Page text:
AWG 38 = 2 × 2 mils = 4 mils

    AWG 32 = 2 × 4 mils = 8 mils

    AWG 26 = 2 × 8 mils = 16 mils

    AWG 20 = 2 × 16 mils = 32 mils

    AWG 14 = 2 × 32 mils = 64 mils (0.064 inch)

    Skin Effect

    A conductor, at low frequencies, utilizes its entire cross-sectional area as a transport medium for charge carriers. As the frequency is increased, an increased magnetic field at the center of the conductor presents an impedance to the charge carriers, thus decreasing the current density at the center of the conductor and increasing the current density around its perimeter. This increased current density near the edge of the conductor is known as skin effect. It occurs in all conductors including resistor leads, capacitor leads, and inductor leads.

    The depth into the conductor at which the charge-carrier current density falls to 1/e, or 37% of its value along the surface, is known as the skin depth and is a function of the frequency and the permeability and conductivity of the medium. Thus, different conductors, such as silver, aluminum, and copper, all have different skin depths.

    The net result of skin effect is an effective decrease in the cross-sectional area of the conductor and, therefore, a net increase in the ac resistance of the wire as shown in Fig. 1-1. For copper, the skin depth is approximately 0.85 cm at 60 Hz and 0.007 cm at 1 MHz. Or, to state it another way: 63% of the RF current flowing in a copper wire will flow within a distance of 0.007 cm of the outer edge of the wire.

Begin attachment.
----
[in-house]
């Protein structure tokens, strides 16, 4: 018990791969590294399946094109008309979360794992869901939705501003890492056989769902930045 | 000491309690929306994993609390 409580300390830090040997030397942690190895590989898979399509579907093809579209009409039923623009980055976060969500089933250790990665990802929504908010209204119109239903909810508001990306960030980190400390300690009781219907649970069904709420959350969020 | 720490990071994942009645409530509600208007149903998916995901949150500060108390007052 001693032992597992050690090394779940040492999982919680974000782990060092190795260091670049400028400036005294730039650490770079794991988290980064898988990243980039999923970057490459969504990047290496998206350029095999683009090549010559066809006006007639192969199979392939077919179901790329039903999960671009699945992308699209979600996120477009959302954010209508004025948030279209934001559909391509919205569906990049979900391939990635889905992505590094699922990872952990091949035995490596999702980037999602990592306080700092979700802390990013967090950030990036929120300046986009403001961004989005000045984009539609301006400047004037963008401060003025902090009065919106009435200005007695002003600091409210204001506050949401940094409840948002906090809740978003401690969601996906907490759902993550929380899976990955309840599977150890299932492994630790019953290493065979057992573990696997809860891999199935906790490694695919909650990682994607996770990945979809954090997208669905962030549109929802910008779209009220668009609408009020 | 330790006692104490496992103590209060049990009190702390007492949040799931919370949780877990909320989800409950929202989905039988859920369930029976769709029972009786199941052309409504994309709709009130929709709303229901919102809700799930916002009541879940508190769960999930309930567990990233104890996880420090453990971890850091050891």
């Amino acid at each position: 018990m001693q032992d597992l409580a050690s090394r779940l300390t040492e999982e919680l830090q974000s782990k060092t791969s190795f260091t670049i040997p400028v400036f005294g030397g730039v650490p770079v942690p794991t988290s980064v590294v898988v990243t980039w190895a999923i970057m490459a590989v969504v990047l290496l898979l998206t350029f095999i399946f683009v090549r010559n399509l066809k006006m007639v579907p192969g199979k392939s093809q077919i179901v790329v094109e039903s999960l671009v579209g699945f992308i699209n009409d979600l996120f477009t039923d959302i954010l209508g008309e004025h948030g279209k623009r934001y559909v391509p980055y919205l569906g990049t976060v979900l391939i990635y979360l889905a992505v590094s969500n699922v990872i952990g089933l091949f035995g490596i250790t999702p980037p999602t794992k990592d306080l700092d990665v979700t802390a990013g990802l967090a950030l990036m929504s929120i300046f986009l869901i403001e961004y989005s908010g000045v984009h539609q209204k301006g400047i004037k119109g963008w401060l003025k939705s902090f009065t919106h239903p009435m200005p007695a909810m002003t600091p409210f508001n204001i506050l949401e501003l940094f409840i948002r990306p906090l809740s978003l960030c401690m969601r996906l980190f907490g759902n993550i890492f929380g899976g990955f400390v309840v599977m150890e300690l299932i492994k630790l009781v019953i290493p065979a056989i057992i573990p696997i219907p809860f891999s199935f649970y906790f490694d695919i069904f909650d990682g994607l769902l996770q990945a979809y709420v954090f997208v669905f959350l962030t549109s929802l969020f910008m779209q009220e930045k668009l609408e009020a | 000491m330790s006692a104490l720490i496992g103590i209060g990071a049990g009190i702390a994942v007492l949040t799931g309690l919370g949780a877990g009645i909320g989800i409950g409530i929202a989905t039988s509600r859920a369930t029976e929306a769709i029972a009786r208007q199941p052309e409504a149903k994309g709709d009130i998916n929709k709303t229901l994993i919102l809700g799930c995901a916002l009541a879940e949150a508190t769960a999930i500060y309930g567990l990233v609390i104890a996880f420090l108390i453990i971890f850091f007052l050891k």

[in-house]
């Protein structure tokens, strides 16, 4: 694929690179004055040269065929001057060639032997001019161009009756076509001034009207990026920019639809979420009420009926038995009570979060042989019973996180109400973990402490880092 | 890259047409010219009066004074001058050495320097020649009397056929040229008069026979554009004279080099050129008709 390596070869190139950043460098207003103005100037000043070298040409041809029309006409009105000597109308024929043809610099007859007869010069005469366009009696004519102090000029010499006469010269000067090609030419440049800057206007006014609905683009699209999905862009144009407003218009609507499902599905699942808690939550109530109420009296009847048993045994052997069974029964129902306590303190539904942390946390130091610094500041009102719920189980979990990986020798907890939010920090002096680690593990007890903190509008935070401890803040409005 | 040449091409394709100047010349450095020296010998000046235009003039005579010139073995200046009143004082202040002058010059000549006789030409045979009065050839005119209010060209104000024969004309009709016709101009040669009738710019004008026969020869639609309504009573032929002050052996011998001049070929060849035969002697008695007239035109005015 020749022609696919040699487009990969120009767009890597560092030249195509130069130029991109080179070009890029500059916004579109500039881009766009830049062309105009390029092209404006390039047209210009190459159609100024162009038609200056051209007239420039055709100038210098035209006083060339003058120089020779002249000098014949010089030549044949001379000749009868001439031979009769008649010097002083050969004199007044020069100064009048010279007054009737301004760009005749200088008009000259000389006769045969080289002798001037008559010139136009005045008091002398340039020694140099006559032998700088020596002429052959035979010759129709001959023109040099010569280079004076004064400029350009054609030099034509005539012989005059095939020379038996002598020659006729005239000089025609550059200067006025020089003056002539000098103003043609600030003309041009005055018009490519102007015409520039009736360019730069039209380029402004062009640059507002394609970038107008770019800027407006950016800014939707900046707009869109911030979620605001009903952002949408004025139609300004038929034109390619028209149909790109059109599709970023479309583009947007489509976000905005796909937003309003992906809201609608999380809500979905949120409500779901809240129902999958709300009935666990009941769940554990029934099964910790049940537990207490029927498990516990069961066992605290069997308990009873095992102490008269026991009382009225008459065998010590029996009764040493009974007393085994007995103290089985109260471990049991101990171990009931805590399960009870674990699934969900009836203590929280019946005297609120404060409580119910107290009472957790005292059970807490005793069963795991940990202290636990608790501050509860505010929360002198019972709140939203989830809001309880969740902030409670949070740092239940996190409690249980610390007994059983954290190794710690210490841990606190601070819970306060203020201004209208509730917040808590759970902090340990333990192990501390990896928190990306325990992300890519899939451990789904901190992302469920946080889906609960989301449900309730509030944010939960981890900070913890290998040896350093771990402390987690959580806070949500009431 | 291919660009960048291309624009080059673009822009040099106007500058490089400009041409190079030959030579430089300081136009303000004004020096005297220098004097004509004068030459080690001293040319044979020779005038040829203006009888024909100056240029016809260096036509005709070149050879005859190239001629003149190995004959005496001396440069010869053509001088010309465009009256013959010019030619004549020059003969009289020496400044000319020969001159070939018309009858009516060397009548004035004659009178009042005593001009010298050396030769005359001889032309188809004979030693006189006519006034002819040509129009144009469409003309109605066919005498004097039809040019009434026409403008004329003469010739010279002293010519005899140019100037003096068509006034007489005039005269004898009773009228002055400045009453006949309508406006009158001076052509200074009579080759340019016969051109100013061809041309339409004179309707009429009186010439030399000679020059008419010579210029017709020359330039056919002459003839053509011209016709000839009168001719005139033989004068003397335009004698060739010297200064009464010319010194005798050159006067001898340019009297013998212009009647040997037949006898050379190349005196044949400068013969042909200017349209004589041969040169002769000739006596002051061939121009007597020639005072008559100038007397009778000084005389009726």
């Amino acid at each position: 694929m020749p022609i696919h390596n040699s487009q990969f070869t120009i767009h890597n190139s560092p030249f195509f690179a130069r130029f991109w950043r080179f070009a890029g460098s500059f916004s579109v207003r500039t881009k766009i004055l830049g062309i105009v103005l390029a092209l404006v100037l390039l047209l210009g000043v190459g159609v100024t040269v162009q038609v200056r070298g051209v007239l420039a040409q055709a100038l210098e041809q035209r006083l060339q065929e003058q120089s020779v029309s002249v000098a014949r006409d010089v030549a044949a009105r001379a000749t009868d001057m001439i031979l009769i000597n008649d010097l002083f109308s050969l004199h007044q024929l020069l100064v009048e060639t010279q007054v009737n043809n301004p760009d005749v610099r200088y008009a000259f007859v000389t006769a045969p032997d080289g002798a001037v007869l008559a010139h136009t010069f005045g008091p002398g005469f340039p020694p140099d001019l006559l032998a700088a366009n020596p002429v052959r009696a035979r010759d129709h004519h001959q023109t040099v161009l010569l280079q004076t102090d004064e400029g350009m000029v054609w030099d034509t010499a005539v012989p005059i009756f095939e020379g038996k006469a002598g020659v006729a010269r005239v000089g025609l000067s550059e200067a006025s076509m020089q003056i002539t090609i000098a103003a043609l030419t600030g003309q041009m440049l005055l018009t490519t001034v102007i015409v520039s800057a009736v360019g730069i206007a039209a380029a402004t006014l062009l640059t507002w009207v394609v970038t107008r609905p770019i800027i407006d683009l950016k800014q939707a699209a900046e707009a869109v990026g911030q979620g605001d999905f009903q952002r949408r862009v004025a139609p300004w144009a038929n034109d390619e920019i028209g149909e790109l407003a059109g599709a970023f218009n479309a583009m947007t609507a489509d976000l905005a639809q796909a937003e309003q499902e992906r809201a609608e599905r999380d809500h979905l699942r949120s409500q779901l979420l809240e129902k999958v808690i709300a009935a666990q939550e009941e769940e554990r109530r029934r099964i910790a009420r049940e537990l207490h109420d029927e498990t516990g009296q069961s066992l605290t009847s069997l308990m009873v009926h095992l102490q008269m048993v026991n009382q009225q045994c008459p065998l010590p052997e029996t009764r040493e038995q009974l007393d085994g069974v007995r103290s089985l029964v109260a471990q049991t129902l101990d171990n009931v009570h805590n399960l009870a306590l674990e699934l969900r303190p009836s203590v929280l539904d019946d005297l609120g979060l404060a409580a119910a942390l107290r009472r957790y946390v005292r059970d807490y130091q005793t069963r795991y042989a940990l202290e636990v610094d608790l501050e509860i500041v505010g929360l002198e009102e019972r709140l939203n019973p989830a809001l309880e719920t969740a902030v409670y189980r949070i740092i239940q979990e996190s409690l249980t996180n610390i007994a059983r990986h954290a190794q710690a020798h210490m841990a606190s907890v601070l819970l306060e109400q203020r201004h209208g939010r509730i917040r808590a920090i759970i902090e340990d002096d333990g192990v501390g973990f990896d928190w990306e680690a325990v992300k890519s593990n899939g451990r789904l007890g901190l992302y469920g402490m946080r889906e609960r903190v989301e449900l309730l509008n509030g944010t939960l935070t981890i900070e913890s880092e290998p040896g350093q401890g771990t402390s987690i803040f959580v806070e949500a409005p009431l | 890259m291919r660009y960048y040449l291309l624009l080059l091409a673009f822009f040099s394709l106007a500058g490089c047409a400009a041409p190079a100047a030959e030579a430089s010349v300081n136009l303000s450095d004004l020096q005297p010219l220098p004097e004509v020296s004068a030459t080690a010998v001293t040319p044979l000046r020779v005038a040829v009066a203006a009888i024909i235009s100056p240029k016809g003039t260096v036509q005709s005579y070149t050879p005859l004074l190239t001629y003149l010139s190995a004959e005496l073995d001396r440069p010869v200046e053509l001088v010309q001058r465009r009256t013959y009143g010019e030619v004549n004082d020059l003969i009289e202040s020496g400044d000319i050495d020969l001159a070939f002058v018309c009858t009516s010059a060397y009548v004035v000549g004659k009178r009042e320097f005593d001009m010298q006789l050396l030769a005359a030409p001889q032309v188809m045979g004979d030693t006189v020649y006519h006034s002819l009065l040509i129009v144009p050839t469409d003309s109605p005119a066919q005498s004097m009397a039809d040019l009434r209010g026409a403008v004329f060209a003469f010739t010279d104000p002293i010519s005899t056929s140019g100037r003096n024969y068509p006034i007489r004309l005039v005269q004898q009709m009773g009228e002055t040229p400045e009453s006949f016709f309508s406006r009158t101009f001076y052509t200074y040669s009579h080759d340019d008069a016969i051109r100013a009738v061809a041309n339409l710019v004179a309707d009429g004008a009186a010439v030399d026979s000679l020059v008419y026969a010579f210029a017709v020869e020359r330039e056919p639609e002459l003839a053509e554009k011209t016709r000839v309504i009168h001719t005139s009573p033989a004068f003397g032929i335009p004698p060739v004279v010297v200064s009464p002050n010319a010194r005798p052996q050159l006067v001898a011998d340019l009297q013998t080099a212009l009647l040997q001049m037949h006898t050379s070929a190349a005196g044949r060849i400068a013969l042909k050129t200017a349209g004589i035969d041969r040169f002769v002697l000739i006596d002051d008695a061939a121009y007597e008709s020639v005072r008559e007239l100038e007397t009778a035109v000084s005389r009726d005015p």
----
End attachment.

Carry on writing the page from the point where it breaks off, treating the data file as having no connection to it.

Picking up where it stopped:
FIG. 1-1. Skin depth area of a conductor.

    Straight-Wire Inductors

    In the medium surrounding any current-carrying conductor, there exists a magnetic field. If the current in the conductor is an alternating current, this magnetic field is alternately expanding and contracting and, thus, producing a voltage on the wire which opposes any change in current flow. This opposition to change is called self-inductance and we call anything that possesses this quality an inductor. Straight-wire inductance might seem trivial, but as will be seen later in the chapter, the higher we go in frequency, the more important it becomes.